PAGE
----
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    Hard to Breathe in Beijing's Heavy Smog


    by NTDTelevision

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    It's been a very smoggy week in Beijing, with consistent hazardous air readings— although not according to official data. Authorities have covered up pollution by measuring only large particles that are not as harmful as small ones, but the reality on the ground speaks for itself.

    Heavy smog has continued in Beijing for more than a week, and the city's hospitals are feeling the strain of extra patients with breathing difficulties.

    [Beijing Children's Hospital]:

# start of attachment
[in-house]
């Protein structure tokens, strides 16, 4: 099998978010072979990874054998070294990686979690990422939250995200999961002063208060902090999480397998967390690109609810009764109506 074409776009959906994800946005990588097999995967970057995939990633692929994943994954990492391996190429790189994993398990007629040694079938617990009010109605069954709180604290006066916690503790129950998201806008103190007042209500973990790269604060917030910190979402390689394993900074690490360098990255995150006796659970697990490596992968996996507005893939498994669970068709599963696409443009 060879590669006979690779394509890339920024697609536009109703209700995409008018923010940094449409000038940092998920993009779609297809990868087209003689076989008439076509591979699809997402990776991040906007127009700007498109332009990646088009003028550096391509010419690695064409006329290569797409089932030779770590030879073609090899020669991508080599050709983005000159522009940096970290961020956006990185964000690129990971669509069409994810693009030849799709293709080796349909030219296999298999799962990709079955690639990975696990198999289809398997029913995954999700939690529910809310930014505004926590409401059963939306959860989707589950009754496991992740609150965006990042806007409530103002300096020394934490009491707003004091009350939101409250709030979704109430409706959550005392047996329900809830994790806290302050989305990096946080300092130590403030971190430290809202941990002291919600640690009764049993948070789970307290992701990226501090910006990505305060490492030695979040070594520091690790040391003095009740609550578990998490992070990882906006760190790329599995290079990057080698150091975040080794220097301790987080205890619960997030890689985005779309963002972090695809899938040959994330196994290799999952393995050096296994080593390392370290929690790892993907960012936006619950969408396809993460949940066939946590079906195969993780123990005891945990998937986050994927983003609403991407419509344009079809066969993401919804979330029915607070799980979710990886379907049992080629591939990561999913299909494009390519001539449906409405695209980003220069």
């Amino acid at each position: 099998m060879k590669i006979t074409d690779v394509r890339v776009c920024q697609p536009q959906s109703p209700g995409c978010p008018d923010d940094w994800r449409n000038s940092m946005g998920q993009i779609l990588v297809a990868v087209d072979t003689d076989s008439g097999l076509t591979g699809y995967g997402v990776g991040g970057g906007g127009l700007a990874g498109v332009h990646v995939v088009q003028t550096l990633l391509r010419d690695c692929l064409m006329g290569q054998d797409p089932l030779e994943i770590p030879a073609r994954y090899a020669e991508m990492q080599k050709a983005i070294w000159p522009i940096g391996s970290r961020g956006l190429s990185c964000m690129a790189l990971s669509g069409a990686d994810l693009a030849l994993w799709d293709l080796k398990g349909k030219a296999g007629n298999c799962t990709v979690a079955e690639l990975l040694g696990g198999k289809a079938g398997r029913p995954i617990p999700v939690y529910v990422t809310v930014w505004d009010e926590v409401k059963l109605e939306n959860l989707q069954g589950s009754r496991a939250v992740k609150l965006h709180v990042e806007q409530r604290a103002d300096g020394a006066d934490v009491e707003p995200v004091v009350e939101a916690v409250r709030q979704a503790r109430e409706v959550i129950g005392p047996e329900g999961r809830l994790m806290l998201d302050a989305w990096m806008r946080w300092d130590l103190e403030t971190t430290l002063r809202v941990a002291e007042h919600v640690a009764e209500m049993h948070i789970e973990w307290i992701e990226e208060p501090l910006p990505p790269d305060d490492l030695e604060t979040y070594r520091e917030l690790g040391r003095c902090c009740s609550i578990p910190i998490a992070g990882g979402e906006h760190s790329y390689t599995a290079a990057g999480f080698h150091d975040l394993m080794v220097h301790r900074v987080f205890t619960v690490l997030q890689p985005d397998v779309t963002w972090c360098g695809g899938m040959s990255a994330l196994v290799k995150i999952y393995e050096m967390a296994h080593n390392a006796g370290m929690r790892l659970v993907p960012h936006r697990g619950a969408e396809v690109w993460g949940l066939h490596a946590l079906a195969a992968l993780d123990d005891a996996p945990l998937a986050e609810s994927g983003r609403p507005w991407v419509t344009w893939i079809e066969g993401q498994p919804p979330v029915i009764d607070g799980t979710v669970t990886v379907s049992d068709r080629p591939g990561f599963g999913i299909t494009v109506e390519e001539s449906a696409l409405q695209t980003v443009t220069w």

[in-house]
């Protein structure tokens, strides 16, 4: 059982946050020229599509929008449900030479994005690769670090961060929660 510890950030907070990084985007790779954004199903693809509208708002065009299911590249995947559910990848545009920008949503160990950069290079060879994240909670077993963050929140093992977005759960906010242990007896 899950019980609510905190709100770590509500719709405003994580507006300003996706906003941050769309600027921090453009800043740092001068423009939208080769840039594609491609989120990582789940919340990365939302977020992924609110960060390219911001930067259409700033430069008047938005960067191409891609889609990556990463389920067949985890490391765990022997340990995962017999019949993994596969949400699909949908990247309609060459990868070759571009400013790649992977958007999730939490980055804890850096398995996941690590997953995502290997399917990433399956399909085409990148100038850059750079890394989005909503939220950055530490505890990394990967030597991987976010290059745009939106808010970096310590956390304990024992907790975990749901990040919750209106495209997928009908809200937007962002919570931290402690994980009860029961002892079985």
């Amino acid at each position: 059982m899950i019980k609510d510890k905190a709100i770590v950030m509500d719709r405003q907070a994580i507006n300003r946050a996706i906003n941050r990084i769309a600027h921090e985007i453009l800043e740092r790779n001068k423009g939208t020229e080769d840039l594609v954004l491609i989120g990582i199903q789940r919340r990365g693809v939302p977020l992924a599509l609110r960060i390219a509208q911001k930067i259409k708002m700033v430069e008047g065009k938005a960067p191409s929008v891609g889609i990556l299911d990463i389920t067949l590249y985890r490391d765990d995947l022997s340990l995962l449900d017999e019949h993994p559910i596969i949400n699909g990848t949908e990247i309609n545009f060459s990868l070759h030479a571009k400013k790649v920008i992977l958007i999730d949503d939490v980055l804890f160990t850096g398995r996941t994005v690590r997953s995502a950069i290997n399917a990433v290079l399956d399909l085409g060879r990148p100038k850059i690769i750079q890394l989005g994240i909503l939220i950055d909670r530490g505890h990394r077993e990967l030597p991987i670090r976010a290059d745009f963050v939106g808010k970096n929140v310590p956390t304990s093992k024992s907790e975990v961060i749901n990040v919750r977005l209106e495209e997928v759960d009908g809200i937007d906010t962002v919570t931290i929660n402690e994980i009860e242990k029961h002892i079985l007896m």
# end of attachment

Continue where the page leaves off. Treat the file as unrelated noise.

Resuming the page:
"There are a large number of patients with breathing problems at our hospital, everyday we have about seven or eight-thousand out-patients, seven or eight-thousand per day. We have over 900 beds and all of them are full."

    One resident whose home is less than a mile from the Beijing TV Tower says it's difficult to leave the house.

    [Beijing Resident]:
    "You go out and you can't breathe, taking medicine doesn't help, you're all blocked up, after walking you'll be sweating all over. You cannot see the TV tower. It's all grey. You can't see anything. The atmosphere is really gloomy."

    Others are also having breathing problems.

    [Mr. Liu, Beijing Resident]:
    "Today I went out for probably two hours, when I came back I felt my nose was especially blocked, my body felt really uncomfortable."

    Authorities have insisted the smog is just fog and not pollution, but the pollution index broadcast hourly via Twitter from the US Embassy in Beijing says otherwise. The index has frequently shown 'hazardous' or 'unhealthy' readings all week.

    Local authorities are measuring larger particles, so they get a healthier reading.